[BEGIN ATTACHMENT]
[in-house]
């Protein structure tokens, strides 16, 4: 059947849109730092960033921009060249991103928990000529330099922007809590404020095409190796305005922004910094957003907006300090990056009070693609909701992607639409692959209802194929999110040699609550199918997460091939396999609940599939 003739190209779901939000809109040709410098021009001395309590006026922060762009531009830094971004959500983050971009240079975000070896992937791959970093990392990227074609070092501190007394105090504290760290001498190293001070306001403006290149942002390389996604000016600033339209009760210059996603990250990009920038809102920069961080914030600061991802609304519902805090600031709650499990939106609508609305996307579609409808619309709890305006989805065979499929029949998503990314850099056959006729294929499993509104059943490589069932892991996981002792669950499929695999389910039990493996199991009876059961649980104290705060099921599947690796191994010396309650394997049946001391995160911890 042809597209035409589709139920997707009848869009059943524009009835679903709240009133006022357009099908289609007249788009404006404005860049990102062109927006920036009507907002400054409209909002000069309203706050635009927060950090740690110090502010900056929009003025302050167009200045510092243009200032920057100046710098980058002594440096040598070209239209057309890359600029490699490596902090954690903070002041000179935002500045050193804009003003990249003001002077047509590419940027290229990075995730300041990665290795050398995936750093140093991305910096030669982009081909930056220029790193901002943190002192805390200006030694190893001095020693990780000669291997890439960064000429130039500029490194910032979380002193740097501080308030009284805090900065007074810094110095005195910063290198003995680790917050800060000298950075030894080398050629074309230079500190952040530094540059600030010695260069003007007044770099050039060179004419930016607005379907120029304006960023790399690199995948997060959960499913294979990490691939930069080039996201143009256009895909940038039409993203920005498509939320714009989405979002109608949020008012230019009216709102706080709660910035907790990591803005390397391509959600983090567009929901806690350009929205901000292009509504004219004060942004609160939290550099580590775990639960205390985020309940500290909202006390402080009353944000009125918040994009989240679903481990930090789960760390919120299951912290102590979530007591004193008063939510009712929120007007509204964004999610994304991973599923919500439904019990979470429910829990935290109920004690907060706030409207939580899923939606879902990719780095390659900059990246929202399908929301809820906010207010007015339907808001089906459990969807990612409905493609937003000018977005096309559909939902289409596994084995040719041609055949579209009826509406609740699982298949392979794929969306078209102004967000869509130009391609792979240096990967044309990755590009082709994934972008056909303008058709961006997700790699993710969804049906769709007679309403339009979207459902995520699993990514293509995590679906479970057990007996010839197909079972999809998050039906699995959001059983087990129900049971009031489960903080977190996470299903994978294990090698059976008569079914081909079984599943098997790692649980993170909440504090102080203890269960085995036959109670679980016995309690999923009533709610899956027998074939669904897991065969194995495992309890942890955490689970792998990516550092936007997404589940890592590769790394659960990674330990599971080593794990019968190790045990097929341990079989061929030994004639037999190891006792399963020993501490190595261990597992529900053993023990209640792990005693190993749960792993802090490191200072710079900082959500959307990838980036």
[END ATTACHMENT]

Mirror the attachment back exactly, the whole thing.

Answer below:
[in-house]
């Protein structure tokens, strides 16, 4: 059947849109730092960033921009060249991103928990000529330099922007809590404020095409190796305005922004910094957003907006300090990056009070693609909701992607639409692959209802194929999110040699609550199918997460091939396999609940599939 003739190209779901939000809109040709410098021009001395309590006026922060762009531009830094971004959500983050971009240079975000070896992937791959970093990392990227074609070092501190007394105090504290760290001498190293001070306001403006290149942002390389996604000016600033339209009760210059996603990250990009920038809102920069961080914030600061991802609304519902805090600031709650499990939106609508609305996307579609409808619309709890305006989805065979499929029949998503990314850099056959006729294929499993509104059943490589069932892991996981002792669950499929695999389910039990493996199991009876059961649980104290705060099921599947690796191994010396309650394997049946001391995160911890 042809597209035409589709139920997707009848869009059943524009009835679903709240009133006022357009099908289609007249788009404006404005860049990102062109927006920036009507907002400054409209909002000069309203706050635009927060950090740690110090502010900056929009003025302050167009200045510092243009200032920057100046710098980058002594440096040598070209239209057309890359600029490699490596902090954690903070002041000179935002500045050193804009003003990249003001002077047509590419940027290229990075995730300041990665290795050398995936750093140093991305910096030669982009081909930056220029790193901002943190002192805390200006030694190893001095020693990780000669291997890439960064000429130039500029490194910032979380002193740097501080308030009284805090900065007074810094110095005195910063290198003995680790917050800060000298950075030894080398050629074309230079500190952040530094540059600030010695260069003007007044770099050039060179004419930016607005379907120029304006960023790399690199995948997060959960499913294979990490691939930069080039996201143009256009895909940038039409993203920005498509939320714009989405979002109608949020008012230019009216709102706080709660910035907790990591803005390397391509959600983090567009929901806690350009929205901000292009509504004219004060942004609160939290550099580590775990639960205390985020309940500290909202006390402080009353944000009125918040994009989240679903481990930090789960760390919120299951912290102590979530007591004193008063939510009712929120007007509204964004999610994304991973599923919500439904019990979470429910829990935290109920004690907060706030409207939580899923939606879902990719780095390659900059990246929202399908929301809820906010207010007015339907808001089906459990969807990612409905493609937003000018977005096309559909939902289409596994084995040719041609055949579209009826509406609740699982298949392979794929969306078209102004967000869509130009391609792979240096990967044309990755590009082709994934972008056909303008058709961006997700790699993710969804049906769709007679309403339009979207459902995520699993990514293509995590679906479970057990007996010839197909079972999809998050039906699995959001059983087990129900049971009031489960903080977190996470299903994978294990090698059976008569079914081909079984599943098997790692649980993170909440504090102080203890269960085995036959109670679980016995309690999923009533709610899956027998074939669904897991065969194995495992309890942890955490689970792998990516550092936007997404589940890592590769790394659960990674330990599971080593794990019968190790045990097929341990079989061929030994004639037999190891006792399963020993501490190595261990597992529900053993023990209640792990005693190993749960792993802090490191200072710079900082959500959307990838980036």